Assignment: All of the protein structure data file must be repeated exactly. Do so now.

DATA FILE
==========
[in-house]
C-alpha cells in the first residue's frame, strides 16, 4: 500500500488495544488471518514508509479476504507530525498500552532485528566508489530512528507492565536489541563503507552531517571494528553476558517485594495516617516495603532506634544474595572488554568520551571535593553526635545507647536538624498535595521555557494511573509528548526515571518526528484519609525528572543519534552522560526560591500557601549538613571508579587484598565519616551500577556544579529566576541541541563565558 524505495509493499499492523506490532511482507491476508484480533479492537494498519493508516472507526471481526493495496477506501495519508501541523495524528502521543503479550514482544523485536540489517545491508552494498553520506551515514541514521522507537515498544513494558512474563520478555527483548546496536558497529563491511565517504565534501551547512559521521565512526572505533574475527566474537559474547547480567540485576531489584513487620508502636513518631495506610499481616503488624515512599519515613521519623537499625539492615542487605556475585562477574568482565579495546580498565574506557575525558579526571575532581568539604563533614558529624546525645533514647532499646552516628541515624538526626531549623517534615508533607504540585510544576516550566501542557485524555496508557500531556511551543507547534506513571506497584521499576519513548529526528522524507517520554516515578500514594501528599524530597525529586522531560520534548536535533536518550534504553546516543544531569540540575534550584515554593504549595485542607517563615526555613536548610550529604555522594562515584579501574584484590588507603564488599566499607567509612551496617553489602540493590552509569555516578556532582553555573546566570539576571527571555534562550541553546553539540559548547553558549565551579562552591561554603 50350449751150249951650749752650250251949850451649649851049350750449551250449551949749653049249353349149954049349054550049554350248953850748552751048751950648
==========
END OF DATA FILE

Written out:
[in-house]
C-alpha cells in the first residue's frame, strides 16, 4: 500500500488495544488471518514508509479476504507530525498500552532485528566508489530512528507492565536489541563503507552531517571494528553476558517485594495516617516495603532506634544474595572488554568520551571535593553526635545507647536538624498535595521555557494511573509528548526515571518526528484519609525528572543519534552522560526560591500557601549538613571508579587484598565519616551500577556544579529566576541541541563565558 524505495509493499499492523506490532511482507491476508484480533479492537494498519493508516472507526471481526493495496477506501495519508501541523495524528502521543503479550514482544523485536540489517545491508552494498553520506551515514541514521522507537515498544513494558512474563520478555527483548546496536558497529563491511565517504565534501551547512559521521565512526572505533574475527566474537559474547547480567540485576531489584513487620508502636513518631495506610499481616503488624515512599519515613521519623537499625539492615542487605556475585562477574568482565579495546580498565574506557575525558579526571575532581568539604563533614558529624546525645533514647532499646552516628541515624538526626531549623517534615508533607504540585510544576516550566501542557485524555496508557500531556511551543507547534506513571506497584521499576519513548529526528522524507517520554516515578500514594501528599524530597525529586522531560520534548536535533536518550534504553546516543544531569540540575534550584515554593504549595485542607517563615526555613536548610550529604555522594562515584579501574584484590588507603564488599566499607567509612551496617553489602540493590552509569555516578556532582553555573546566570539576571527571555534562550541553546553539540559548547553558549565551579562552591561554603 50350449751150249951650749752650250251949850451649649851049350750449551250449551949749653049249353349149954049349054550049554350248953850748552751048751950648